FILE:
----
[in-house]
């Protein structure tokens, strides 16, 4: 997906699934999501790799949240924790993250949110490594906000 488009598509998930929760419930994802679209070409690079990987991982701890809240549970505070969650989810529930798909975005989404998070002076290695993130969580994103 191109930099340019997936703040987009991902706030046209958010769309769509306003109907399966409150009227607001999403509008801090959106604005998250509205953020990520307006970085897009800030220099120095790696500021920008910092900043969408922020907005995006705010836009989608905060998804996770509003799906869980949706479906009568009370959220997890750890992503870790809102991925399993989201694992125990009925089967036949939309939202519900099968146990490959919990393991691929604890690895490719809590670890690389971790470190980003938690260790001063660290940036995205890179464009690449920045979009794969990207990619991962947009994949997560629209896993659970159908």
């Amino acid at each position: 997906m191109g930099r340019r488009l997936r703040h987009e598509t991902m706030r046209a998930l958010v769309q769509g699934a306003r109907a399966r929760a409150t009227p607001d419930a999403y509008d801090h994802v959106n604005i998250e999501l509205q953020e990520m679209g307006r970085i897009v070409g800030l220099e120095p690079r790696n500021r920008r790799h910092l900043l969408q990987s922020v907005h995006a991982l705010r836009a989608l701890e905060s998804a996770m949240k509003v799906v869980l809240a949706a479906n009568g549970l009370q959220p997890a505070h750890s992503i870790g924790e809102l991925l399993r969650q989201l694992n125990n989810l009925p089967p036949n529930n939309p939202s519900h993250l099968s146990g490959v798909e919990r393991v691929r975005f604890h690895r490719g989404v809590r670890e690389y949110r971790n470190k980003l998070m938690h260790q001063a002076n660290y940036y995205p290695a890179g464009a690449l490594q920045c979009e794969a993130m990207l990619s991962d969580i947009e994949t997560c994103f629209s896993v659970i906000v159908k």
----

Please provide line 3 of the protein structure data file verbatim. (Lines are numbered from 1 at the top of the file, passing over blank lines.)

């Amino acid at each position: 997906m191109g930099r340019r488009l997936r703040h987009e598509t991902m706030r046209a998930l958010v769309q769509g699934a306003r109907a399966r929760a409150t009227p607001d419930a999403y509008d801090h994802v959106n604005i998250e999501l509205q953020e990520m679209g307006r970085i897009v070409g800030l220099e120095p690079r790696n500021r920008r790799h910092l900043l969408q990987s922020v907005h995006a991982l705010r836009a989608l701890e905060s998804a996770m949240k509003v799906v869980l809240a949706a479906n009568g549970l009370q959220p997890a505070h750890s992503i870790g924790e809102l991925l399993r969650q989201l694992n125990n989810l009925p089967p036949n529930n939309p939202s519900h993250l099968s146990g490959v798909e919990r393991v691929r975005f604890h690895r490719g989404v809590r670890e690389y949110r971790n470190k980003l998070m938690h260790q001063a002076n660290y940036y995205p290695a890179g464009a690449l490594q920045c979009e794969a993130m990207l990619s991962d969580i947009e994949t997560c994103f629209s896993v659970i906000v159908k």